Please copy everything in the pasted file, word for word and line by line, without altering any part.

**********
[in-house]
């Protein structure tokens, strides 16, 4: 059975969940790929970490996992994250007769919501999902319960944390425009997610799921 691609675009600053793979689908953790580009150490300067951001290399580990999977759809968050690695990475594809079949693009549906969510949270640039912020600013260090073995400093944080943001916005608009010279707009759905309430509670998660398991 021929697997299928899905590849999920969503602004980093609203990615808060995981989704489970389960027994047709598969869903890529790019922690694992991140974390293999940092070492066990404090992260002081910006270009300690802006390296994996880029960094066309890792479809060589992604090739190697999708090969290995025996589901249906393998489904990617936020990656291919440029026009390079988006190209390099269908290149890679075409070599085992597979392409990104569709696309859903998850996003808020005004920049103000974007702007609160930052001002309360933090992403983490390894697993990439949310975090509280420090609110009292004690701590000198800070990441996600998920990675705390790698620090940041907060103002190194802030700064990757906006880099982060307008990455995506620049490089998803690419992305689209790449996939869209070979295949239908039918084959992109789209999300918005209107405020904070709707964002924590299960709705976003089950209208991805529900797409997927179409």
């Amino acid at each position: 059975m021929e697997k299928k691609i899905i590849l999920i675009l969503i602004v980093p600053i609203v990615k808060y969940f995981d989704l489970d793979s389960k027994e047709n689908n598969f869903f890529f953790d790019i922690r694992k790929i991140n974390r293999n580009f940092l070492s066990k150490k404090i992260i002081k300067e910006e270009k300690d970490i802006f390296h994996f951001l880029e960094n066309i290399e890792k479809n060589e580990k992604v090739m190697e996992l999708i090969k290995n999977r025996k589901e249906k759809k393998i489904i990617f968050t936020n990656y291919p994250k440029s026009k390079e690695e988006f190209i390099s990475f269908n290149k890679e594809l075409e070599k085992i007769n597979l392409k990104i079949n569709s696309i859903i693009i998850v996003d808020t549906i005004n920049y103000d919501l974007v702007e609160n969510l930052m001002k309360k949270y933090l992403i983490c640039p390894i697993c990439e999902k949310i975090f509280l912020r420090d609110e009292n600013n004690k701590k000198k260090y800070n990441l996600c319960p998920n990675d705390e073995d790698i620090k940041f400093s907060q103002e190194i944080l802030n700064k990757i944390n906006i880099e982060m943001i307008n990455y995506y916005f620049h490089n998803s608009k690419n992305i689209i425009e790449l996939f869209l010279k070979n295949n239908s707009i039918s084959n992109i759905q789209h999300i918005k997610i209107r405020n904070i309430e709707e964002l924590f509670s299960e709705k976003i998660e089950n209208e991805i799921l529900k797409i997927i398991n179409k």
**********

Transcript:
[in-house]
């Protein structure tokens, strides 16, 4: 059975969940790929970490996992994250007769919501999902319960944390425009997610799921 691609675009600053793979689908953790580009150490300067951001290399580990999977759809968050690695990475594809079949693009549906969510949270640039912020600013260090073995400093944080943001916005608009010279707009759905309430509670998660398991 021929697997299928899905590849999920969503602004980093609203990615808060995981989704489970389960027994047709598969869903890529790019922690694992991140974390293999940092070492066990404090992260002081910006270009300690802006390296994996880029960094066309890792479809060589992604090739190697999708090969290995025996589901249906393998489904990617936020990656291919440029026009390079988006190209390099269908290149890679075409070599085992597979392409990104569709696309859903998850996003808020005004920049103000974007702007609160930052001002309360933090992403983490390894697993990439949310975090509280420090609110009292004690701590000198800070990441996600998920990675705390790698620090940041907060103002190194802030700064990757906006880099982060307008990455995506620049490089998803690419992305689209790449996939869209070979295949239908039918084959992109789209999300918005209107405020904070709707964002924590299960709705976003089950209208991805529900797409997927179409």
């Amino acid at each position: 059975m021929e697997k299928k691609i899905i590849l999920i675009l969503i602004v980093p600053i609203v990615k808060y969940f995981d989704l489970d793979s389960k027994e047709n689908n598969f869903f890529f953790d790019i922690r694992k790929i991140n974390r293999n580009f940092l070492s066990k150490k404090i992260i002081k300067e910006e270009k300690d970490i802006f390296h994996f951001l880029e960094n066309i290399e890792k479809n060589e580990k992604v090739m190697e996992l999708i090969k290995n999977r025996k589901e249906k759809k393998i489904i990617f968050t936020n990656y291919p994250k440029s026009k390079e690695e988006f190209i390099s990475f269908n290149k890679e594809l075409e070599k085992i007769n597979l392409k990104i079949n569709s696309i859903i693009i998850v996003d808020t549906i005004n920049y103000d919501l974007v702007e609160n969510l930052m001002k309360k949270y933090l992403i983490c640039p390894i697993c990439e999902k949310i975090f509280l912020r420090d609110e009292n600013n004690k701590k000198k260090y800070n990441l996600c319960p998920n990675d705390e073995d790698i620090k940041f400093s907060q103002e190194i944080l802030n700064k990757i944390n906006i880099e982060m943001i307008n990455y995506y916005f620049h490089n998803s608009k690419n992305i689209i425009e790449l996939f869209l010279k070979n295949n239908s707009i039918s084959n992109i759905q789209h999300i918005k997610i209107r405020n904070i309430e709707e964002l924590f509670s299960e709705k976003i998660e089950n209208e991805i799921l529900k797409i997927i398991n179409k």